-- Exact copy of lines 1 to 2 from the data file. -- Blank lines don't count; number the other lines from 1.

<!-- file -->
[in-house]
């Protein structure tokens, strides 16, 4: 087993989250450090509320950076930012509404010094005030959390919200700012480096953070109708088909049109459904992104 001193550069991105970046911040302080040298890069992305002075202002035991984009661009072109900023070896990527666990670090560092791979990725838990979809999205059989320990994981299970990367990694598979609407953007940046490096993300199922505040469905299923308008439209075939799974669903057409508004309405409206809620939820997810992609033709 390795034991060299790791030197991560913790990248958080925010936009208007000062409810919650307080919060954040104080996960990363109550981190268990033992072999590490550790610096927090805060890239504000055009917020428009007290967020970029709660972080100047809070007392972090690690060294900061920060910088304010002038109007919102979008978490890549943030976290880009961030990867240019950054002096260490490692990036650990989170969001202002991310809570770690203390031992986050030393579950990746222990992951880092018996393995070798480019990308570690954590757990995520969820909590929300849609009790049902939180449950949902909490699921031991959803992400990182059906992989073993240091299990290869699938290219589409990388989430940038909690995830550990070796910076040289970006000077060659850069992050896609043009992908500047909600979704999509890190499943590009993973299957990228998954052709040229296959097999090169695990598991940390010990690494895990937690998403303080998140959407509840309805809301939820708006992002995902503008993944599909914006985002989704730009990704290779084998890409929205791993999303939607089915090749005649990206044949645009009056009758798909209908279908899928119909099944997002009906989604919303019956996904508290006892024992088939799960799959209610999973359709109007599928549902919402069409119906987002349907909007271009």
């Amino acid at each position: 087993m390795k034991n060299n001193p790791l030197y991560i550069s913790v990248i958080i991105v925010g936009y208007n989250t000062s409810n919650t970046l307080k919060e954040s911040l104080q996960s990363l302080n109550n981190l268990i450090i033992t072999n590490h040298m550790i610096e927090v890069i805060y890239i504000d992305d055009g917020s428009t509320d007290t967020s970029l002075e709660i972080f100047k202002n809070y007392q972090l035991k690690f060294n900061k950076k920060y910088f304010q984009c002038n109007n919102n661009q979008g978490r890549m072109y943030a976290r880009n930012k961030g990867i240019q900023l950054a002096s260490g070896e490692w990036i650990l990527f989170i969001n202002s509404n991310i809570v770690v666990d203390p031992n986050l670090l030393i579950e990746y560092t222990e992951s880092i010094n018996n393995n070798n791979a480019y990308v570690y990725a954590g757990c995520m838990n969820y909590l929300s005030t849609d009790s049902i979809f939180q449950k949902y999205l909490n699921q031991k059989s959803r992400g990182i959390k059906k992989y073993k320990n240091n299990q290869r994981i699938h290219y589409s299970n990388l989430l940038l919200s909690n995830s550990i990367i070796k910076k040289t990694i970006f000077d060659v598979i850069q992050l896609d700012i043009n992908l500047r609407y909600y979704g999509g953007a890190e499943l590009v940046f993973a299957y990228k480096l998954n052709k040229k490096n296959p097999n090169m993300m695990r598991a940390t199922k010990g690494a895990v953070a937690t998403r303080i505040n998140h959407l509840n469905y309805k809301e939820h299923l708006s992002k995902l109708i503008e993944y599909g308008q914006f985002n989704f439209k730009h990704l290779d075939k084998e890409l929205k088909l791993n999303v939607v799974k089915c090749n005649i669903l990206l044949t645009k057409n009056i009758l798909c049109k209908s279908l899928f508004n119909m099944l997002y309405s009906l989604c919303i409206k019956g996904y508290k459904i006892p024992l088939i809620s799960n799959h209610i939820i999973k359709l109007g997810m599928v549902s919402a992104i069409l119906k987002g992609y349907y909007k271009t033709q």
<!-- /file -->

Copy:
[in-house]
């Protein structure tokens, strides 16, 4: 087993989250450090509320950076930012509404010094005030959390919200700012480096953070109708088909049109459904992104 001193550069991105970046911040302080040298890069992305002075202002035991984009661009072109900023070896990527666990670090560092791979990725838990979809999205059989320990994981299970990367990694598979609407953007940046490096993300199922505040469905299923308008439209075939799974669903057409508004309405409206809620939820997810992609033709 390795034991060299790791030197991560913790990248958080925010936009208007000062409810919650307080919060954040104080996960990363109550981190268990033992072999590490550790610096927090805060890239504000055009917020428009007290967020970029709660972080100047809070007392972090690690060294900061920060910088304010002038109007919102979008978490890549943030976290880009961030990867240019950054002096260490490692990036650990989170969001202002991310809570770690203390031992986050030393579950990746222990992951880092018996393995070798480019990308570690954590757990995520969820909590929300849609009790049902939180449950949902909490699921031991959803992400990182059906992989073993240091299990290869699938290219589409990388989430940038909690995830550990070796910076040289970006000077060659850069992050896609043009992908500047909600979704999509890190499943590009993973299957990228998954052709040229296959097999090169695990598991940390010990690494895990937690998403303080998140959407509840309805809301939820708006992002995902503008993944599909914006985002989704730009990704290779084998890409929205791993999303939607089915090749005649990206044949645009009056009758798909209908279908899928119909099944997002009906989604919303019956996904508290006892024992088939799960799959209610999973359709109007599928549902919402069409119906987002349907909007271009």